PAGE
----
How can Australia share the global burden, at the same time as putting in place some workable and reasonable measures of border protection?

I continue to be ashamed that we are not more welcoming of asylum seekers, and that our government is sidestepping its international human rights obligations in this respect.

And when asylum seekers – boat people – are dismissed as ‘queue jumpers’ or ‘illegals’, I want to remind Prime Minister Howard and Minister Ruddock that my people had to deal with boat people over 200 years ago!

Just imagine what would have happened if back then, when we saw those tall ships and those men in funny hats, we had tried to excise Sydney Cove from Australia.

Think about that for a moment!

Tampering with asylum is a scholarly book, firmly based in an analysis of Australia’s migration history and some revealing international comparisons between Australia’s response and those of other signatories to the UN Convention on Refugees.

It is a measured book.

It systematically dismantles the insecurities and fear mongering which have been promoted by the Howard government and spread by the popular media.

What is truly frightening, in my view, is that John Howard rode to his last election victory by whipping up fear in the community – the fear of our borders being violated by hordes of foreigners and potential terrorists.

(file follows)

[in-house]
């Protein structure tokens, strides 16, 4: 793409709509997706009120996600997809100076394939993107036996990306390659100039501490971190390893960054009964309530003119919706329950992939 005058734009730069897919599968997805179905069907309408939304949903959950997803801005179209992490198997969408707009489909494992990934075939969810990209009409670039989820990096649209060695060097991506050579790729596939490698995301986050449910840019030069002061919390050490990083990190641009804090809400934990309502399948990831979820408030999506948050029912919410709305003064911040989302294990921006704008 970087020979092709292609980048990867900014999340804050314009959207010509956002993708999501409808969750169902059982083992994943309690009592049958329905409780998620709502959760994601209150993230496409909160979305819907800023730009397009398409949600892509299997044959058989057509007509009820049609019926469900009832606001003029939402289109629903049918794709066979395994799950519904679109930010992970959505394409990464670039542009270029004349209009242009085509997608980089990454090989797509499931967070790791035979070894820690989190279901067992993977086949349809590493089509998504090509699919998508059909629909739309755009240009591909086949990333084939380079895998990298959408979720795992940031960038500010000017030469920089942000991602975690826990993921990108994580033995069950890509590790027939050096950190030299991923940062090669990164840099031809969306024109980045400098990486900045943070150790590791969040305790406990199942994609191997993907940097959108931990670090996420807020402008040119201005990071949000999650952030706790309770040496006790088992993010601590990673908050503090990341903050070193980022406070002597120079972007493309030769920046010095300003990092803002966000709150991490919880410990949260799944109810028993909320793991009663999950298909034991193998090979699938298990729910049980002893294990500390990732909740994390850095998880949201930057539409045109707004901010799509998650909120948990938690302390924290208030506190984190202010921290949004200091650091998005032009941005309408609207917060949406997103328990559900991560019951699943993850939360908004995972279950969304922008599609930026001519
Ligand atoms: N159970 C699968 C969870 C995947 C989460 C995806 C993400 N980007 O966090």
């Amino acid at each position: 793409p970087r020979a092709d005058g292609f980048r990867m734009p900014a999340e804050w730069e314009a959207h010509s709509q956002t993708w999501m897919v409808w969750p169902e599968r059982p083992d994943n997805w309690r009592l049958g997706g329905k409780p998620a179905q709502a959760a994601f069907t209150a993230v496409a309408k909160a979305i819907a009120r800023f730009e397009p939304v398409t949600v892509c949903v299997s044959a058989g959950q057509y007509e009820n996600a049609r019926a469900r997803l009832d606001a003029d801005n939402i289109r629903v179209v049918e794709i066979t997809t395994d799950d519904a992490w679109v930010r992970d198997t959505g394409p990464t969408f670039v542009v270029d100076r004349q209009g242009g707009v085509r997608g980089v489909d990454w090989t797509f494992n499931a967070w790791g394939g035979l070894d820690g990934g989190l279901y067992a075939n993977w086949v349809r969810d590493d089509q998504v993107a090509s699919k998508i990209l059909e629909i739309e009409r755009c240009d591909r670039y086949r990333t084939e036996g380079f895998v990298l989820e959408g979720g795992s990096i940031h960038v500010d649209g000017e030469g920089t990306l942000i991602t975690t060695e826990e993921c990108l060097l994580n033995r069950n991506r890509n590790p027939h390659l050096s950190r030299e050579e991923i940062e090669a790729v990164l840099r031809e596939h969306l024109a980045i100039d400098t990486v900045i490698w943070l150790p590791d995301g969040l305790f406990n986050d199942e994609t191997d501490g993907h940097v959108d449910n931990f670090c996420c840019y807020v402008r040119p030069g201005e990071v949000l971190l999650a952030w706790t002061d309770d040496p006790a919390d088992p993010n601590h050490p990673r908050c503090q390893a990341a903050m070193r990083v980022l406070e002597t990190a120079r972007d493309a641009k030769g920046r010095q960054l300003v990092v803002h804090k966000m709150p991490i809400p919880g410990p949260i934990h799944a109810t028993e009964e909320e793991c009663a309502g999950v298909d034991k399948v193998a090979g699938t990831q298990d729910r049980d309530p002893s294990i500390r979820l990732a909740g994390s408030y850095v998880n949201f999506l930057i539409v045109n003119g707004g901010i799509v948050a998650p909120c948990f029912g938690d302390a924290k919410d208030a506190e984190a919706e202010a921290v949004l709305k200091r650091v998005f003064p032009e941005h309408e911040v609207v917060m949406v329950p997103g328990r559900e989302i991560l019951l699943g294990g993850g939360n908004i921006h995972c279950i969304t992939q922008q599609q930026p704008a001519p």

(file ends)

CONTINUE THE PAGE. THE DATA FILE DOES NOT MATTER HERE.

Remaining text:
And then fear of electoral defeat produced a gutless opposition too timid to take a moral, principled position in response.

Fear has been a potent driving force in politics in recent years.

Nonetheless, there is no doubt that the world has become, for many, a scary place.

Since the events of September 11th, the Bali bombing, the Iraq war and its lingering and bloody aftermath, people have understandably become more frightened.

But as Frank Brennan writes:

“If Democracy is about honouring the will of the people and protecting the rights and dignity of all, it is essential that our political leaders respond positively to our fears rather than feeding those fears.”

This book is an example of such a positive response.

It’s packed full of information about border control, conventions and treaties, mandatory detention and international statistics about onshore and offshore refugee policies throughout the world.

And it makes some eminently sensible recommendations for immediate and feasible corrections to current government law and policy. These include:

§ Maintaining our commitment to offshore refugees and humanitarian places each year, regardless of the number of successful onshore applications for refugee status (that is, from unauthorised arrivals)

§ Giving successful applicants for refugee status a visa that entitles them to family reunion and international travel, as specified in Article 28 of the Convention on Refugees (of which we are a signatory)